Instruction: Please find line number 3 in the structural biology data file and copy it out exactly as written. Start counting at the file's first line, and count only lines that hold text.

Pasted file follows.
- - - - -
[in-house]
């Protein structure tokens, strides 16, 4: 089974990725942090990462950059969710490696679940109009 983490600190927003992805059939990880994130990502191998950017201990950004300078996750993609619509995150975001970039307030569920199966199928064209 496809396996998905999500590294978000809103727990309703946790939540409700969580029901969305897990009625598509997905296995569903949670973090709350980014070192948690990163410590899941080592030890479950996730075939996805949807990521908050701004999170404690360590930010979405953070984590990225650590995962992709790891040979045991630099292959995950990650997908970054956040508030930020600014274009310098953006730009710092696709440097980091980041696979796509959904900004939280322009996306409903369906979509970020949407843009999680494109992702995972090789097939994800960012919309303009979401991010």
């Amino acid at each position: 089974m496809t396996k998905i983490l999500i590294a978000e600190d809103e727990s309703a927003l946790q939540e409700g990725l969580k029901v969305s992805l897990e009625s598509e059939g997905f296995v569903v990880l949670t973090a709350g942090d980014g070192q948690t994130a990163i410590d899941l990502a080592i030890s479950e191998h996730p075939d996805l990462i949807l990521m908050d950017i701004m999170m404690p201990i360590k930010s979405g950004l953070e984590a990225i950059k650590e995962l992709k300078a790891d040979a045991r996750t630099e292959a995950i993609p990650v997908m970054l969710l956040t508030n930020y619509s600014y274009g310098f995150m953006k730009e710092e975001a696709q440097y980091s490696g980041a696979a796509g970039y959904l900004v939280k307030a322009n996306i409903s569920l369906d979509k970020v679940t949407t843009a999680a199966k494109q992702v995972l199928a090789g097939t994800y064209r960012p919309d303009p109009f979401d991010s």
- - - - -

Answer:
């Amino acid at each position: 089974m496809t396996k998905i983490l999500i590294a978000e600190d809103e727990s309703a927003l946790q939540e409700g990725l969580k029901v969305s992805l897990e009625s598509e059939g997905f296995v569903v990880l949670t973090a709350g942090d980014g070192q948690t994130a990163i410590d899941l990502a080592i030890s479950e191998h996730p075939d996805l990462i949807l990521m908050d950017i701004m999170m404690p201990i360590k930010s979405g950004l953070e984590a990225i950059k650590e995962l992709k300078a790891d040979a045991r996750t630099e292959a995950i993609p990650v997908m970054l969710l956040t508030n930020y619509s600014y274009g310098f995150m953006k730009e710092e975001a696709q440097y980091s490696g980041a696979a796509g970039y959904l900004v939280k307030a322009n996306i409903s569920l369906d979509k970020v679940t949407t843009a999680a199966k494109q992702v995972l199928a090789g097939t994800y064209r960012p919309d303009p109009f979401d991010s």